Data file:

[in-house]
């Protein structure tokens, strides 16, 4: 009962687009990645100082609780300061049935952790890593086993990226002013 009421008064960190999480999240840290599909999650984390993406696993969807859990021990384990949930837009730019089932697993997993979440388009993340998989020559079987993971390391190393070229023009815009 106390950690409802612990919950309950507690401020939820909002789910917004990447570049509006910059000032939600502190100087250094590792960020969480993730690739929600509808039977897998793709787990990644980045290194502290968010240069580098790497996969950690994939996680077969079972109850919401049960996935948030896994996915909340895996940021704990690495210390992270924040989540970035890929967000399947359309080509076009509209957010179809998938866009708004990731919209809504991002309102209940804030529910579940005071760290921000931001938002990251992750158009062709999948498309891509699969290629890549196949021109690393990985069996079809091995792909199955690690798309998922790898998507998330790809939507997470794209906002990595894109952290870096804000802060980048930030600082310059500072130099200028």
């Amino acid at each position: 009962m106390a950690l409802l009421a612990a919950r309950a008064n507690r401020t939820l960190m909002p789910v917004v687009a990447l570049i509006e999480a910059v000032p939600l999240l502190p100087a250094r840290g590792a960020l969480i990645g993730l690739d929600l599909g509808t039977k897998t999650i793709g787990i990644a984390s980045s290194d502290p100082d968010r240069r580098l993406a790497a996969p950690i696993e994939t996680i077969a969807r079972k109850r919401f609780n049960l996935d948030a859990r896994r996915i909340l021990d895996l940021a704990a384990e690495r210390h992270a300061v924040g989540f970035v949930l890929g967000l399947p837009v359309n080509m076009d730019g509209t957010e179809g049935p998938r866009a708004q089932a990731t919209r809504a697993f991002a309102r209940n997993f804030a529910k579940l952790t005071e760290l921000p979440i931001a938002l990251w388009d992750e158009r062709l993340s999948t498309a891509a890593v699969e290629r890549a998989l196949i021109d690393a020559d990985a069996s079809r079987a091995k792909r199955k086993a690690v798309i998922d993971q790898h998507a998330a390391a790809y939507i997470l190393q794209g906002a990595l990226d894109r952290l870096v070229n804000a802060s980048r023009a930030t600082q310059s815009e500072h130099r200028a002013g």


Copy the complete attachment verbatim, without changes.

[in-house]
């Protein structure tokens, strides 16, 4: 009962687009990645100082609780300061049935952790890593086993990226002013 009421008064960190999480999240840290599909999650984390993406696993969807859990021990384990949930837009730019089932697993997993979440388009993340998989020559079987993971390391190393070229023009815009 106390950690409802612990919950309950507690401020939820909002789910917004990447570049509006910059000032939600502190100087250094590792960020969480993730690739929600509808039977897998793709787990990644980045290194502290968010240069580098790497996969950690994939996680077969079972109850919401049960996935948030896994996915909340895996940021704990690495210390992270924040989540970035890929967000399947359309080509076009509209957010179809998938866009708004990731919209809504991002309102209940804030529910579940005071760290921000931001938002990251992750158009062709999948498309891509699969290629890549196949021109690393990985069996079809091995792909199955690690798309998922790898998507998330790809939507997470794209906002990595894109952290870096804000802060980048930030600082310059500072130099200028």
């Amino acid at each position: 009962m106390a950690l409802l009421a612990a919950r309950a008064n507690r401020t939820l960190m909002p789910v917004v687009a990447l570049i509006e999480a910059v000032p939600l999240l502190p100087a250094r840290g590792a960020l969480i990645g993730l690739d929600l599909g509808t039977k897998t999650i793709g787990i990644a984390s980045s290194d502290p100082d968010r240069r580098l993406a790497a996969p950690i696993e994939t996680i077969a969807r079972k109850r919401f609780n049960l996935d948030a859990r896994r996915i909340l021990d895996l940021a704990a384990e690495r210390h992270a300061v924040g989540f970035v949930l890929g967000l399947p837009v359309n080509m076009d730019g509209t957010e179809g049935p998938r866009a708004q089932a990731t919209r809504a697993f991002a309102r209940n997993f804030a529910k579940l952790t005071e760290l921000p979440i931001a938002l990251w388009d992750e158009r062709l993340s999948t498309a891509a890593v699969e290629r890549a998989l196949i021109d690393a020559d990985a069996s079809r079987a091995k792909r199955k086993a690690v798309i998922d993971q790898h998507a998330a390391a790809y939507i997470l190393q794209g906002a990595l990226d894109r952290l870096v070229n804000a802060s980048r023009a930030t600082q310059s815009e500072h130099r200028a002013g």